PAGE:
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Perspective ARTICLE

Front. Psychiatry, 21 January 2020 | https://doi.org/10.3389/fpsyt.2019.01017

From Digital Mental Health Interventions to Digital “Addiction”: Where the Two Fields Converge

  • 1Department of Psychiatry and Behavioral Sciences, Stanford University School of Medicine, Stanford, CA, United States
  • 2Mental Health and Addiction Research Group, Department of Health Sciences & Hull York Medical School, University of York, York, United Kingdom

Scientific literature from the last two decades indicates that, when it comes to mental health, technology is presented either as panacea or anathema. This is partly because researchers, too frequently, have planted themselves either in the field of digital mental health interventions (variably called “telepsychiatry”, “digital therapeutics”, “computerized therapy”, etc.), or in that of the problems arising from technology, with little cross-fertilization between the two. Yet, a closer look at the two fields reveals unifying themes that underpin both the advantages and dangers of technology in mental health. This article discusses five such themes. First, the breakneck pace of technology evolution keeps digital mental health interventions updated and creates more potentially problematic activities, leaving researchers perennially behind, so new technologies become outdated by the time they are studied. Second, the freedom of creating and using technologies in a regulatory vacuum has led to proliferation and choice, but also to a Wild-West online environment. Third, technology is an open window to access information, but also to compromise privacy, with serious implications for online psychology and digital mental health interventions. Fourth, weak bonds characterize online interactions, including those between therapists and patients, contributing to high attrition from digital interventions. Finally, economic analyses of technology-enabled care may show good value for money, but often fail to capture the true costs of technology, a fact that is mirrored in other online activities. The article ends with a call for collaborations between two interrelated fields that have been—till now—mutually insular.

Introduction

In Aesop's ancient fable “Man and Satyr1”, the satyr saw the man blow on his hands on a cold winter's day and asked why. The man responded: “so that I can warm them up; can't you see how cold it is?” When they sat down to eat, the man cut a piece of his roast and blew on it before he ate it. The satyr asked why. The man responded: “so that it cools down; can't you see how hot it is?” The satyr, indignantly, walked away. “That's enough,” he said. “I can no longer be your friend since I see you blowing hot and cold with the same breath.” The allegory helps illustrate how digital technology in mental health can be therapeutic and problematic at the same time. This dissonance can cause confusion and mistrust, which leads clinicians, patients and the general public to either disengage from digital mental health interventions, or to underestimate the problems and risks associated with extensive technology use.

As a case in point, a US telemedicine company recently announced positive results in a study of an action video game designed to treat attention deficit and hyperactivity disorder (ADHD), with plans to market it as a prescription digital therapy for ADHD (1). Meanwhile, several studies, including systematic reviews of comorbidity studies [(e.g., (24)], have shown a strong link between ADHD and Internet Gaming Disorder (IGD), suggesting that online gaming and other online activities may actually be a causal or contributing factor to developing ADHD. Similarly, a meta-analytic study showed that digital therapies for children and young people's mental health were promising (5), but also fueled anxieties in parents who could not reconcile encouraging their children to use the internet and games for treatment when they were constantly pressing them to reduce screen use, due to concern about the negative impact of digital media on children's emotional and social wellbeing (6, 7).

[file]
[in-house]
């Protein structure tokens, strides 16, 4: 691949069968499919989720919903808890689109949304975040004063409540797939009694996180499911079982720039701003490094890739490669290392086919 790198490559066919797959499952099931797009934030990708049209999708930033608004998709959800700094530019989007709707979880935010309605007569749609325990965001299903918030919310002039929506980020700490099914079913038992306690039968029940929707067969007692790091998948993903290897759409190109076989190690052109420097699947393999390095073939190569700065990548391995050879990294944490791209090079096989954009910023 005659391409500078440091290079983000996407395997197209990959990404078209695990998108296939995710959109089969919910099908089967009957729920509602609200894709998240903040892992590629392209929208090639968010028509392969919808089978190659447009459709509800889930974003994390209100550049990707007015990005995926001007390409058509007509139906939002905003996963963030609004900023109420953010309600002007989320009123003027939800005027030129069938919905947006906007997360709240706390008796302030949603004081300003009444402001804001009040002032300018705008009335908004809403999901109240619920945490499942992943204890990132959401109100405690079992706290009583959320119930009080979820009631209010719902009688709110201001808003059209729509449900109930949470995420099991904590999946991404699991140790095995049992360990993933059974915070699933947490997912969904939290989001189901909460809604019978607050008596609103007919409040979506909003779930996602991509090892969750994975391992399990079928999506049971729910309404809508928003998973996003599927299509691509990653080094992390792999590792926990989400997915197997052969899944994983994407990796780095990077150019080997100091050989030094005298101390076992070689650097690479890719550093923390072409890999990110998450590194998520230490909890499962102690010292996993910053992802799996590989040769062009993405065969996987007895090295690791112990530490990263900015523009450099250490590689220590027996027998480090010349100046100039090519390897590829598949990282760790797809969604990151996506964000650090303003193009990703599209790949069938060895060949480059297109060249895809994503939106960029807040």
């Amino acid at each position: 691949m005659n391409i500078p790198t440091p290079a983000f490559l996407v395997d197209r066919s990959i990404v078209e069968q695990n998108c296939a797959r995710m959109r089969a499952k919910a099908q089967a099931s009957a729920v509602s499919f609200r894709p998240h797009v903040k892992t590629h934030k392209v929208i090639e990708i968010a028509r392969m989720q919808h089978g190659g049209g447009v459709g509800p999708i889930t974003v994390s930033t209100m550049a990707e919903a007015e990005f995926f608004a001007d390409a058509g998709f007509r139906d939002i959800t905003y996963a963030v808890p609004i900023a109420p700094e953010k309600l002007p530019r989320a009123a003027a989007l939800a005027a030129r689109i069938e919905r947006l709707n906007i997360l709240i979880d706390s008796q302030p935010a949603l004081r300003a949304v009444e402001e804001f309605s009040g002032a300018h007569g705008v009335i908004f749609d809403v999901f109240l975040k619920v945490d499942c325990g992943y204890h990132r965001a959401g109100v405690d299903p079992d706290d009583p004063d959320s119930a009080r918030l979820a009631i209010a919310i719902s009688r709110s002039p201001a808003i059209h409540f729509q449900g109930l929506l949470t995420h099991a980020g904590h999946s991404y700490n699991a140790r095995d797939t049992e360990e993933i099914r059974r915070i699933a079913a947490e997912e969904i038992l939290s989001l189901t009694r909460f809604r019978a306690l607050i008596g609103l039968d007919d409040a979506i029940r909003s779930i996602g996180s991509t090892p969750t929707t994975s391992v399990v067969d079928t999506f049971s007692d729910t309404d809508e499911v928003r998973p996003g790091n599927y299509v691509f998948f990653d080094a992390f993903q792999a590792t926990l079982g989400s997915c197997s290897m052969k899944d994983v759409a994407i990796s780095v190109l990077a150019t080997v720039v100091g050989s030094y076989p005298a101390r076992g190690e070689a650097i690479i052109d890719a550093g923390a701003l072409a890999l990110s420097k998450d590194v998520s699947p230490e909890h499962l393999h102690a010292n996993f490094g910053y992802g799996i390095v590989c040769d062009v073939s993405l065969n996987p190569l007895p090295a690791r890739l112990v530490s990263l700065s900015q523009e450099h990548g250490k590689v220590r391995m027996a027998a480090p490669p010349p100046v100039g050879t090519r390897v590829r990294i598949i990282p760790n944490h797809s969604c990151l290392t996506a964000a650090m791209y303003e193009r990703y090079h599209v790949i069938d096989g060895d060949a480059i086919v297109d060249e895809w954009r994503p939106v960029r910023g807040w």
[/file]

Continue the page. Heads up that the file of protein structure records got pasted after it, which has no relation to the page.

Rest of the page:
As this data illustrates, the field of digital mental health interventions is increasingly in collision with that of digital mental health problems and risks. On the one hand, empirical findings into the adverse effects of digital technologies can dissuade adoption of digital mental health interventions such as “serious games”, out of fear that they may fuel a “gaming disorder” (8) or have other negative psychological impact, such as incite violence as result of possible violent content (9, 10), invite bullying by facilitating access to users (11, 12), or encourage social withdrawal (13). On the other hand, overzealous evidence about the efficacy and cost-effectiveness of digital interventions is rarely accompanied by reasonable caution about the uncertainty of positive outcomes with technology, or its risks–financial, legal, ethical and therapeutic—until a brick wall is hit when trying to transfer digital interventions from scholarly ivory towers to real world clinics.

Between the field of digital mental health interventions and that of the risks and adverse effects of digital technologies, rarely has one research group cited or built upon the work of the other (14). Yet reciprocal recognition and collaboration could prove very beneficial: research from both camps over the last two decades suggests shared observations and challenges. In this article, we aim to highlight common themes that have defined research into both the benefits and problems of technology in mental health, and to make recommendations for cross-collaborations between two interrelated fields of research that have traditionally been mutually insular. Rather than review the benefits and harms of technology when it comes to mental health as revealed in research—a very different, much more ambitious endeavor— we instead will focus on how research into both fields has revealed common issues and challenges.